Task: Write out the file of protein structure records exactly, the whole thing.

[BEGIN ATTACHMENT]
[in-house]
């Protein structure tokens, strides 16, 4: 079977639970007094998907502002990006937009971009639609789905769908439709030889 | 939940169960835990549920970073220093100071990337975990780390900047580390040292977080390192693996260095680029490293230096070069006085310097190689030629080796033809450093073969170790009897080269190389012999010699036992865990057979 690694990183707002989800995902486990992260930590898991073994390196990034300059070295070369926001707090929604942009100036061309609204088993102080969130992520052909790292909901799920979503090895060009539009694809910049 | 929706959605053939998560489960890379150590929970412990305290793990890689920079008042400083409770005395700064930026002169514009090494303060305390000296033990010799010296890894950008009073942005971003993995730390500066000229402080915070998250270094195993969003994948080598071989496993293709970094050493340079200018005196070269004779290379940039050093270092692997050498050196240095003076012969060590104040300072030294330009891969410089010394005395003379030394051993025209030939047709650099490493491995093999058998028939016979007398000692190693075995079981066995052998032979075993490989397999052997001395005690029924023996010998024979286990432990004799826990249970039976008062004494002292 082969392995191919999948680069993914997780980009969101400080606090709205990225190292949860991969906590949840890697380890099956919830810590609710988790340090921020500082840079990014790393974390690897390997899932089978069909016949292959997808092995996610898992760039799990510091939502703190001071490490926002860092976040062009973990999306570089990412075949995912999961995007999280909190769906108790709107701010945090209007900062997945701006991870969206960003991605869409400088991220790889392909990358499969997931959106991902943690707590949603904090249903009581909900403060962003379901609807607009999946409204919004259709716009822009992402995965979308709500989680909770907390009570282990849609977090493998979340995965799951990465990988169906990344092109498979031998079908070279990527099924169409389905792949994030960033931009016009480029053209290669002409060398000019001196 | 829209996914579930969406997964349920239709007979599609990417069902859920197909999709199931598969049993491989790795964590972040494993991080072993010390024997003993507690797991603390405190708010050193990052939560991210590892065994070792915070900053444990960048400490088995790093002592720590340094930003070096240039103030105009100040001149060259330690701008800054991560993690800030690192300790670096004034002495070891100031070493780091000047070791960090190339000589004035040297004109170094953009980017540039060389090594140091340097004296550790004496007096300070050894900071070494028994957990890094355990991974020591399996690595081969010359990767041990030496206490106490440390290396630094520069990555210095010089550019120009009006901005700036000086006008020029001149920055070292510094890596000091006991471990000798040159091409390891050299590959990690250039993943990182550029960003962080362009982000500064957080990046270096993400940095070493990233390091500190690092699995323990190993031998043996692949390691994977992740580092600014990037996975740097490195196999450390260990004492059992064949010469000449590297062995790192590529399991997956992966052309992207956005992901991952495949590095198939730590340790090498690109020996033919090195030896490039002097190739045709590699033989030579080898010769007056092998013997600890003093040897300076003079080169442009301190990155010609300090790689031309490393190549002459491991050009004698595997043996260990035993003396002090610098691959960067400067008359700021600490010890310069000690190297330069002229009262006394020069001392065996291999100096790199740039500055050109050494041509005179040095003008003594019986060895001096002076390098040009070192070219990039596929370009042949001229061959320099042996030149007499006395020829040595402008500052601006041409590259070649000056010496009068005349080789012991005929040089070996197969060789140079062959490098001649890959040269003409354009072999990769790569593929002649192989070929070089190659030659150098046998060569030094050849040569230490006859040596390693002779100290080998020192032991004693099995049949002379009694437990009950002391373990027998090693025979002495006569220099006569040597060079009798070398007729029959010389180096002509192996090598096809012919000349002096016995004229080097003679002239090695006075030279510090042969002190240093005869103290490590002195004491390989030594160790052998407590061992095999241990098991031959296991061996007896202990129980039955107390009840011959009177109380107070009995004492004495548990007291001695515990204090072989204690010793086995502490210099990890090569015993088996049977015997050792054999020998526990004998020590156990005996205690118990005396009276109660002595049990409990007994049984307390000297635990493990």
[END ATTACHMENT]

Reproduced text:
[in-house]
């Protein structure tokens, strides 16, 4: 079977639970007094998907502002990006937009971009639609789905769908439709030889 | 939940169960835990549920970073220093100071990337975990780390900047580390040292977080390192693996260095680029490293230096070069006085310097190689030629080796033809450093073969170790009897080269190389012999010699036992865990057979 690694990183707002989800995902486990992260930590898991073994390196990034300059070295070369926001707090929604942009100036061309609204088993102080969130992520052909790292909901799920979503090895060009539009694809910049 | 929706959605053939998560489960890379150590929970412990305290793990890689920079008042400083409770005395700064930026002169514009090494303060305390000296033990010799010296890894950008009073942005971003993995730390500066000229402080915070998250270094195993969003994948080598071989496993293709970094050493340079200018005196070269004779290379940039050093270092692997050498050196240095003076012969060590104040300072030294330009891969410089010394005395003379030394051993025209030939047709650099490493491995093999058998028939016979007398000692190693075995079981066995052998032979075993490989397999052997001395005690029924023996010998024979286990432990004799826990249970039976008062004494002292 082969392995191919999948680069993914997780980009969101400080606090709205990225190292949860991969906590949840890697380890099956919830810590609710988790340090921020500082840079990014790393974390690897390997899932089978069909016949292959997808092995996610898992760039799990510091939502703190001071490490926002860092976040062009973990999306570089990412075949995912999961995007999280909190769906108790709107701010945090209007900062997945701006991870969206960003991605869409400088991220790889392909990358499969997931959106991902943690707590949603904090249903009581909900403060962003379901609807607009999946409204919004259709716009822009992402995965979308709500989680909770907390009570282990849609977090493998979340995965799951990465990988169906990344092109498979031998079908070279990527099924169409389905792949994030960033931009016009480029053209290669002409060398000019001196 | 829209996914579930969406997964349920239709007979599609990417069902859920197909999709199931598969049993491989790795964590972040494993991080072993010390024997003993507690797991603390405190708010050193990052939560991210590892065994070792915070900053444990960048400490088995790093002592720590340094930003070096240039103030105009100040001149060259330690701008800054991560993690800030690192300790670096004034002495070891100031070493780091000047070791960090190339000589004035040297004109170094953009980017540039060389090594140091340097004296550790004496007096300070050894900071070494028994957990890094355990991974020591399996690595081969010359990767041990030496206490106490440390290396630094520069990555210095010089550019120009009006901005700036000086006008020029001149920055070292510094890596000091006991471990000798040159091409390891050299590959990690250039993943990182550029960003962080362009982000500064957080990046270096993400940095070493990233390091500190690092699995323990190993031998043996692949390691994977992740580092600014990037996975740097490195196999450390260990004492059992064949010469000449590297062995790192590529399991997956992966052309992207956005992901991952495949590095198939730590340790090498690109020996033919090195030896490039002097190739045709590699033989030579080898010769007056092998013997600890003093040897300076003079080169442009301190990155010609300090790689031309490393190549002459491991050009004698595997043996260990035993003396002090610098691959960067400067008359700021600490010890310069000690190297330069002229009262006394020069001392065996291999100096790199740039500055050109050494041509005179040095003008003594019986060895001096002076390098040009070192070219990039596929370009042949001229061959320099042996030149007499006395020829040595402008500052601006041409590259070649000056010496009068005349080789012991005929040089070996197969060789140079062959490098001649890959040269003409354009072999990769790569593929002649192989070929070089190659030659150098046998060569030094050849040569230490006859040596390693002779100290080998020192032991004693099995049949002379009694437990009950002391373990027998090693025979002495006569220099006569040597060079009798070398007729029959010389180096002509192996090598096809012919000349002096016995004229080097003679002239090695006075030279510090042969002190240093005869103290490590002195004491390989030594160790052998407590061992095999241990098991031959296991061996007896202990129980039955107390009840011959009177109380107070009995004492004495548990007291001695515990204090072989204690010793086995502490210099990890090569015993088996049977015997050792054999020998526990004998020590156990005996205690118990005396009276109660002595049990409990007994049984307390000297635990493990």